Don't worry about fitting your hard shell over an additional puffy. Most puffys come with fairly windproof shells so you either

a) don't feel the need to wear your hardshell considering in your case you will have two puffys on top of your base layer or
b) some people who like to follow the 'never mix my layer order up philosophy' will layer their puffy right over their hard shell.

Either way, this has the advantages of
1) you not needing to buy an oversized hardshell that will see limited use
2) not needing to buy an insulated hardshell that are very expensive and will see limited use (unless you want one for in town anyways etc)
3) providing you with access to the hand warmer pockets that will be in your outer puffy - much nicer than mesh or nylon pockets found in shells.

In buying your outer puffy make sure you try it on with the layers you intend to wear underneath. Consider that patagonia has fairly boxy cuts while montbell has narrower cuts so think about the right size to get to avoid down compression. Also I strongly recommend a hood on your outer puffy.

As to your softshell question. Because I always use a softshell for hiking in instead of a windshirt (I am willing to carry the extra weight for durability and comfort), I choose to leave my hardshell as long as the temperatures are going to be solidly below freezing (no wet precip).

Other than the concern about warmer temperatures and wet precip, the only other thing to consider is where your softshell lies on the breathability-windproofedness spectrum. The more breathable the less windproof so consider how much wind-blocking you are hoping to have.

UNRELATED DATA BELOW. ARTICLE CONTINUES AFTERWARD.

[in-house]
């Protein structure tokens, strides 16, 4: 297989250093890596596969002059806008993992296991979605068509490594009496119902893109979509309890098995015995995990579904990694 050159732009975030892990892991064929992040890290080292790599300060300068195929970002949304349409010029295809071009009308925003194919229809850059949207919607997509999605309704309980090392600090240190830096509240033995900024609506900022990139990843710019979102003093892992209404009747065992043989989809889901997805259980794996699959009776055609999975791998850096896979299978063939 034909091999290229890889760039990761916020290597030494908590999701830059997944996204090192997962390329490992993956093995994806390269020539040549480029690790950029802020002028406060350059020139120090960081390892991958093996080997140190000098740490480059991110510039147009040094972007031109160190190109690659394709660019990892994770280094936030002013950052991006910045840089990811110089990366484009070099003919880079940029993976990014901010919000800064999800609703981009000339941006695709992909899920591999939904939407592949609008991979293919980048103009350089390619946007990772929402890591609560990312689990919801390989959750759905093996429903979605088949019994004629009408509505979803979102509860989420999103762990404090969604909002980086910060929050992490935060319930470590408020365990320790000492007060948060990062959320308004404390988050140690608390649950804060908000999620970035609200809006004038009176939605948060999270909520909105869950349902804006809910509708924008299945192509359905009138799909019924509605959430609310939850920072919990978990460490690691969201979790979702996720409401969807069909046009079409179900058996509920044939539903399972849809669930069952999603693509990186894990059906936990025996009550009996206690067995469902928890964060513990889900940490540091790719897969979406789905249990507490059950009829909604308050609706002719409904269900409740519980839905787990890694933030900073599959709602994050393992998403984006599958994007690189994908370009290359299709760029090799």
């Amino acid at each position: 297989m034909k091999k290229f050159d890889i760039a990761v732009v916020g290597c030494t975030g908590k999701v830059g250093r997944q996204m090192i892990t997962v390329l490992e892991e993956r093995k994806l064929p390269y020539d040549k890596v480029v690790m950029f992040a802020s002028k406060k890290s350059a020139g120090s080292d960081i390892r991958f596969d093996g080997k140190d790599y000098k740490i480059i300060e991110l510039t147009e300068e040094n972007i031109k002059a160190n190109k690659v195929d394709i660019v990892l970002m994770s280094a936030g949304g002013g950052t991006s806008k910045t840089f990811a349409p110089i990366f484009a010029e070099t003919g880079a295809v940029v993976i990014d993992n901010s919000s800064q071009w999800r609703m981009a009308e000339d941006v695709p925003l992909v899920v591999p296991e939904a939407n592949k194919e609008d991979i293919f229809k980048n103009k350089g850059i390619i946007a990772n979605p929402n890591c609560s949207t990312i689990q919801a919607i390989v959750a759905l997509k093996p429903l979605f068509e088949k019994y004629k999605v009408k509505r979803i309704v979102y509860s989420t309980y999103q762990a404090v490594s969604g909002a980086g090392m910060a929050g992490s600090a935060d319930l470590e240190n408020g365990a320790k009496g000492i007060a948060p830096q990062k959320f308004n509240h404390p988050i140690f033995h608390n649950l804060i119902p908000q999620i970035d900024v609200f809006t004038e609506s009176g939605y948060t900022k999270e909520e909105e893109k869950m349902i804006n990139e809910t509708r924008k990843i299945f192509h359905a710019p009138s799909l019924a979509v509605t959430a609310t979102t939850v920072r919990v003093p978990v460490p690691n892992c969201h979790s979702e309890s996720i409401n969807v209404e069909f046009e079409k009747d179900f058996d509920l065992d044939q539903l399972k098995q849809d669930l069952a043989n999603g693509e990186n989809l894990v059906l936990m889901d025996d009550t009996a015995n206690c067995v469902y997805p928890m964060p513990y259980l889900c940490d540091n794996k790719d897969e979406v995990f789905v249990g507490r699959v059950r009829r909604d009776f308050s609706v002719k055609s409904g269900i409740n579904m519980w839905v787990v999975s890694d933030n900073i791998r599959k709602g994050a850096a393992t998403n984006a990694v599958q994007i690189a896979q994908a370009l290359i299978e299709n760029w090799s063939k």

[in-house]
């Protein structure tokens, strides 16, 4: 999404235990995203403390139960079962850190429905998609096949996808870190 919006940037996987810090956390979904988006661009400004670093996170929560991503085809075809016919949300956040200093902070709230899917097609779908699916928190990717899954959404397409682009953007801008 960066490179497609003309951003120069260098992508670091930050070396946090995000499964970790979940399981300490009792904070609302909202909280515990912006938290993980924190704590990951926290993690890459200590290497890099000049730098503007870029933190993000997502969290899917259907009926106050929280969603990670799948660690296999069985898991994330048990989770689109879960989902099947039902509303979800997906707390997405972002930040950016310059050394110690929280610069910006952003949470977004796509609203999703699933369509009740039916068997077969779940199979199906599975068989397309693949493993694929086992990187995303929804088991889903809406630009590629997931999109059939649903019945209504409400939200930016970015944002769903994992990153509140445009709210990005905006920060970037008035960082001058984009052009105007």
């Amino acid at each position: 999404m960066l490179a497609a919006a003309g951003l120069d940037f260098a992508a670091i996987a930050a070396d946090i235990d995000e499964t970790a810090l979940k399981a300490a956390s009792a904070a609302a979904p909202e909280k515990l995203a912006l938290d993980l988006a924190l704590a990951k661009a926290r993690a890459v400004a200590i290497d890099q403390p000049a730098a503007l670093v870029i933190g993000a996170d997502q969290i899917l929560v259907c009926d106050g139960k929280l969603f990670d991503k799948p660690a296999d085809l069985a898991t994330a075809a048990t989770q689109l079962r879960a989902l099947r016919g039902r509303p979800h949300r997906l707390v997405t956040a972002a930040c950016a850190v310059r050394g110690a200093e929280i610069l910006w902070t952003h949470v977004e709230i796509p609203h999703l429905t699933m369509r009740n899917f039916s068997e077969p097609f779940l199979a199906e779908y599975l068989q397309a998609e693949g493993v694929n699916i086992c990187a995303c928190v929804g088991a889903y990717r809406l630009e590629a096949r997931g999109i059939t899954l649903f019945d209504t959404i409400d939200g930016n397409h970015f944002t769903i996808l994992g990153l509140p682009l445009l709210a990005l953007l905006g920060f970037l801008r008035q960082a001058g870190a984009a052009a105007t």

Personally I have a very thin softshell with lots of breathability and I am fine in windy conditions around camp when I have my puffy layers overtop.

Have fun!

Edited by sam_smillie on 11/28/2012 15:02:23 MST.

Tjaard Breeuwer
(Tjaard) - MLife

Locale: Minnesota, USA
No need for a oversized shell on 01/04/2013 20:31:47 MST Print View

If it is so cold that you will want more than your baselayer + down sweater under a hard shell, it will be below freezing, so a hardshell will not be needed. even if it's windy, you will essentially be wearing 4 windshirts (2x inner fabric + 2x outer fabric), so wind won't be an issue.

I wouldn't suggest hiking in a down jacket under a hardshell, great way to have a sopping wet down jacket after a few hours or at least days.

so i would add a thin fleece(vest).

Even over fleece I would choose windshirts or softshell outers, and perhaps carry a lightweight hardshell if there is a chance of wet precip.

The one exception would be Nikwax Analogy (Paramo/Cioch), as it is functionally equivalent to midweight base layer and windshirt, that just happens to be waterproof.

The other exception would be if you are wearing VB clothing, then ofcourse you can wear down with a shell over it without issues.

Edited by Tjaard on 01/04/2013 20:34:14 MST.

Bruce Tolley

Locale: San Francisco Bay Area
Insulated hard shells on 01/04/2013 23:00:15 MST Print View

Just to pile on, just say no to insulated hardshells.

It sounds like what you own would suffice for the times you are moving. You said you were hiking not camping or backpacking or ski touring. If this is day hiking, you presumably have no need for the extra layers to wear while standing around in the cold after sunset or sitting in the snow kitchen cooking.

You do not say anything about budget. If you are just starting out and are carrying a day pack, you might just look at some of the puffy synthetic down snow boarding jackets from Patagonia and Cloudveil that come on sale at the end of January at $100 to $150. They are much cheaper than the mountaineering "belay" jackets and you could just buy one large enough to fit over what you already own. You could pull it out at rest stops and put it back in the pack when you start moving again. For extra insulation while moving, a fleece or even wool vest is probably the best bet.

Note that the Arcteryx Atom series is really a lightweight synthetic down, not a soft-shell. The marketed feature of the Atom LT is the venting allowed by the cloth side panels which tells you that the main jacket does not breath. It is probably more breathable than a Patagonia Nano Puff but not as breathable as fleece or good old-fashioned wool.